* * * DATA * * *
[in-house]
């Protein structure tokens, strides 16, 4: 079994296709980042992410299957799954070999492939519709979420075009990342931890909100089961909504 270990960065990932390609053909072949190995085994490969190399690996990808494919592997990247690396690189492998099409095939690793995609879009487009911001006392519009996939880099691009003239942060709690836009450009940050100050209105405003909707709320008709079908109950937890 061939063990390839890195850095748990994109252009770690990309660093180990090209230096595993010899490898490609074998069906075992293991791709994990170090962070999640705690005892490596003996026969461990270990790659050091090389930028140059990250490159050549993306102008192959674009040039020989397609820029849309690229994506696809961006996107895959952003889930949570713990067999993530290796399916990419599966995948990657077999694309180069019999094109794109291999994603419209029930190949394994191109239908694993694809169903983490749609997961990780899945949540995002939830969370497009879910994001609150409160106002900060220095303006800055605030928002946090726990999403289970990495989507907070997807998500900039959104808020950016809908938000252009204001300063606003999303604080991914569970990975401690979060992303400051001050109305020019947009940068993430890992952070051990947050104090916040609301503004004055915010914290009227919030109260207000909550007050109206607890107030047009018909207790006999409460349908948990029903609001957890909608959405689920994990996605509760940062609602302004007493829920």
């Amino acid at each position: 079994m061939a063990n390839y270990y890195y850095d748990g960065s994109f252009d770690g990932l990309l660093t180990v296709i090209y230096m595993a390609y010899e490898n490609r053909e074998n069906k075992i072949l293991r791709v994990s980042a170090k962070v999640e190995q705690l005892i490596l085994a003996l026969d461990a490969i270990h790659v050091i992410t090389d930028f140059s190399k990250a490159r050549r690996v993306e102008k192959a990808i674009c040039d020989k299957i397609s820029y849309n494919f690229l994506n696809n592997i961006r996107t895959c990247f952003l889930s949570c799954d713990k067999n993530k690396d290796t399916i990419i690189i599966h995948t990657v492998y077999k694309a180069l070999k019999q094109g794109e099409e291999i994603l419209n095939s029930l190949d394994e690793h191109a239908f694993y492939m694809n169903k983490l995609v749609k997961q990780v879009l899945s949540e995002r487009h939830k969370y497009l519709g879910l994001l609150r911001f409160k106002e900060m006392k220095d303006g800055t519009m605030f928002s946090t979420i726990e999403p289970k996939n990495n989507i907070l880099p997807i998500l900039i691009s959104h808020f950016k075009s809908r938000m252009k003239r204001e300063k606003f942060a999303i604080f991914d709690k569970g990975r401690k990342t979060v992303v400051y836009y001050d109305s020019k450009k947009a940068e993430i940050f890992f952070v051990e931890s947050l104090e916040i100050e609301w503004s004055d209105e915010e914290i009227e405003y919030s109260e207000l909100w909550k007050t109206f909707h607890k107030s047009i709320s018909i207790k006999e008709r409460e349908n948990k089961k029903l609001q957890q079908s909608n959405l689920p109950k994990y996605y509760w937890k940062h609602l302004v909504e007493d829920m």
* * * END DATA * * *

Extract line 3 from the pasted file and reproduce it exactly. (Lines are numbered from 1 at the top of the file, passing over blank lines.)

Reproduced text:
């Amino acid at each position: 079994m061939a063990n390839y270990y890195y850095d748990g960065s994109f252009d770690g990932l990309l660093t180990v296709i090209y230096m595993a390609y010899e490898n490609r053909e074998n069906k075992i072949l293991r791709v994990s980042a170090k962070v999640e190995q705690l005892i490596l085994a003996l026969d461990a490969i270990h790659v050091i992410t090389d930028f140059s190399k990250a490159r050549r690996v993306e102008k192959a990808i674009c040039d020989k299957i397609s820029y849309n494919f690229l994506n696809n592997i961006r996107t895959c990247f952003l889930s949570c799954d713990k067999n993530k690396d290796t399916i990419i690189i599966h995948t990657v492998y077999k694309a180069l070999k019999q094109g794109e099409e291999i994603l419209n095939s029930l190949d394994e690793h191109a239908f694993y492939m694809n169903k983490l995609v749609k997961q990780v879009l899945s949540e995002r487009h939830k969370y497009l519709g879910l994001l609150r911001f409160k106002e900060m006392k220095d303006g800055t519009m605030f928002s946090t979420i726990e999403p289970k996939n990495n989507i907070l880099p997807i998500l900039i691009s959104h808020f950016k075009s809908r938000m252009k003239r204001e300063k606003f942060a999303i604080f991914d709690k569970g990975r401690k990342t979060v992303v400051y836009y001050d109305s020019k450009k947009a940068e993430i940050f890992f952070v051990e931890s947050l104090e916040i100050e609301w503004s004055d209105e915010e914290i009227e405003y919030s109260e207000l909100w909550k007050t109206f909707h607890k107030s047009i709320s018909i207790k006999e008709r409460e349908n948990k089961k029903l609001q957890q079908s909608n959405l689920p109950k994990y996605y509760w937890k940062h609602l302004v909504e007493d829920m």